You want your business to be efficient, cost-effective and scalable. For this to happen, you need to lay a strong foundation for your operations. This strength lies in your business processes. A business process is as strong as the workflow designed to support its implementation.
So what is the difference between a process and a workflow? Think of building a house. You need bricks to build the walls. However, these bricks must have something holding them together and in place otherwise, your wall will not stay put for very long (unless you have some pyramid technology going on). The bricks are the business processes and the mortar your workflows.
> Example: Inbound Sales
Let’s take the example of inbound sales. The house is inbound sales. That is what you are building. The back wall is one of the inputs that will support the house. The back wall can represent inbound marketing. The process for inbound marketing may look like this:
> Marketing team acquires leads list
> Creates email campaign
> Email campaign approval by manager
> Campaign upload on email marketing tool
> Emails sent to leads
> Team monitors campaign performance
> Team does lead scoring
> Team forwards any MQLs (marketing qualified leads) to Sales team
But how do you actually implement this process in an efficient, cost-effective and scalable way?
> Workflows: The mortar holding your campaign together
This is where the mortar comes in, the workflows. Let’s take Marketing team acquires leads list (Brick 1) and Campaign uploaded on email marketing tool (Brick 2). The mortar would be:
- A workflow that shows how the leads are acquired in the first place. Are you using a web crawler to obtain contact information from websites? Does the marketing team have a research function to look into leads and acquire contact information? How long is this supposed to take?
- A workflow that shows how the leads database is being managed. Where are the acquired leads stored? Are these accessible to the entire marketing team? Is someone confirming the accuracy of the data collected to avoid a high bounce rate for your campaign? How often is the database updated? Is the information available up to date or have some emails changed?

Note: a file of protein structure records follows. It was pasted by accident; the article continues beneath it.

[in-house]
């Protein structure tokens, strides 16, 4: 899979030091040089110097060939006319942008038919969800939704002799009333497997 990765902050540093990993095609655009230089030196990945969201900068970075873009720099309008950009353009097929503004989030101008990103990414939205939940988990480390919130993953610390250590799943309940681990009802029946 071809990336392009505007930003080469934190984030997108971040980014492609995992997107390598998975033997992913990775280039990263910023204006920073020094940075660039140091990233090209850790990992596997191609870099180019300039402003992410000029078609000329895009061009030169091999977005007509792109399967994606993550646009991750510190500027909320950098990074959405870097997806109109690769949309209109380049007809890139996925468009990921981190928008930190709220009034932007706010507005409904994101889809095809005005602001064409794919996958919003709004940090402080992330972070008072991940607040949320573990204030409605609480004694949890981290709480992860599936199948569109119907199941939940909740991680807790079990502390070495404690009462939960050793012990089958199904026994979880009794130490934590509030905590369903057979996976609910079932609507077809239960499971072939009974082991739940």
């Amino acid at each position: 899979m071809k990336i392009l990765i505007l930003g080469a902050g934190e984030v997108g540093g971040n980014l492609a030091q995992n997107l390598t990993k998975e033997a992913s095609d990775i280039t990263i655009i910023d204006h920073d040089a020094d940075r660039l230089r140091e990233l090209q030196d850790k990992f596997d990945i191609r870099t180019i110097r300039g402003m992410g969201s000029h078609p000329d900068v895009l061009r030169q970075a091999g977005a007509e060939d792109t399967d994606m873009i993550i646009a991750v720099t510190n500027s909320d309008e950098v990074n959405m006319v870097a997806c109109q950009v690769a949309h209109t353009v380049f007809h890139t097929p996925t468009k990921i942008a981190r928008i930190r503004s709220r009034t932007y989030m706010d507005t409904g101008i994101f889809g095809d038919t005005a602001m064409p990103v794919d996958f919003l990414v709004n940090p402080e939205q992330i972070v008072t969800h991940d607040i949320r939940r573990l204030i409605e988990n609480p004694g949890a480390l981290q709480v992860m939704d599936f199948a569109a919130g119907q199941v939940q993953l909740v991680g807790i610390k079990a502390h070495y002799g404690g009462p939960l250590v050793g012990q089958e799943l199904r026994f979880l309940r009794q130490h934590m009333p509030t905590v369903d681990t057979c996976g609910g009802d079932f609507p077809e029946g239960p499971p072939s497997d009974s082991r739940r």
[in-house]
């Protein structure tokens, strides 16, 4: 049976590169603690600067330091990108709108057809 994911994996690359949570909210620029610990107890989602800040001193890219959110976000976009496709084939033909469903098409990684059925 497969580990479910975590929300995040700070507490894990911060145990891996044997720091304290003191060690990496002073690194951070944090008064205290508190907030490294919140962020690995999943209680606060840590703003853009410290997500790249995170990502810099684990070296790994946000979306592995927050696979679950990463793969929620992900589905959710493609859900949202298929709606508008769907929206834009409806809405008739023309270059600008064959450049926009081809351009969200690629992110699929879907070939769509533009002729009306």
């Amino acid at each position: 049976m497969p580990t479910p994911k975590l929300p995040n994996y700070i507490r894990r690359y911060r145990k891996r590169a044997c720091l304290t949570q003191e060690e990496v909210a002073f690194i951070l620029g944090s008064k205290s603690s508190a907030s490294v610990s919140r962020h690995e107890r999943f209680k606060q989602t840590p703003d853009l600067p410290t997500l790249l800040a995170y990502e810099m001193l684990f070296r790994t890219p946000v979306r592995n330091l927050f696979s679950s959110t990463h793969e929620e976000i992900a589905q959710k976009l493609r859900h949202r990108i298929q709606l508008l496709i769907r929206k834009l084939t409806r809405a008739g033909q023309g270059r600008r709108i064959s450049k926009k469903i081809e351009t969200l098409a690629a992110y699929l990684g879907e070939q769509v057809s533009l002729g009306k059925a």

- A workflow that shows how the email campaign is created. Is the campaign content targeted to the type of leads on the leads database? Is the content targeting the entire leads database or are the leads separated into specific lists? Are you creating content specific to each list? What tool is being used to create the images?
- A workflow that shows how the content and the leads lists are uploaded onto the marketing tool. Is the content creation tool integrated with the email marketing tool. How quickly can we load the list and content onto the tool? How manual is the process and can the leads list be automatically uploaded into the email marketing tool?
Analyse. Optimize. Repeat
This is just the beginning. You will need to constantly review the set workflows. This will involve checking if the activities, the actors (people and tools), the results and the state (the flow of the process) are all aligned to provide you with the efficiency, cost reduction and scalability you are after. Without continuous application of the right amount of mortar to the bricks making up your back wall, the bricks would not hold and your back wall would crumble. Without the back wall, the house would be incomplete.
Most businesses concentrate on creating processes but forget to think about the workflows i.e. how the processes will be implemented. Workflows are an important part of keeping a lean, mean business machine that is efficient, cost-effective and scalable. They must therefore not be ignored.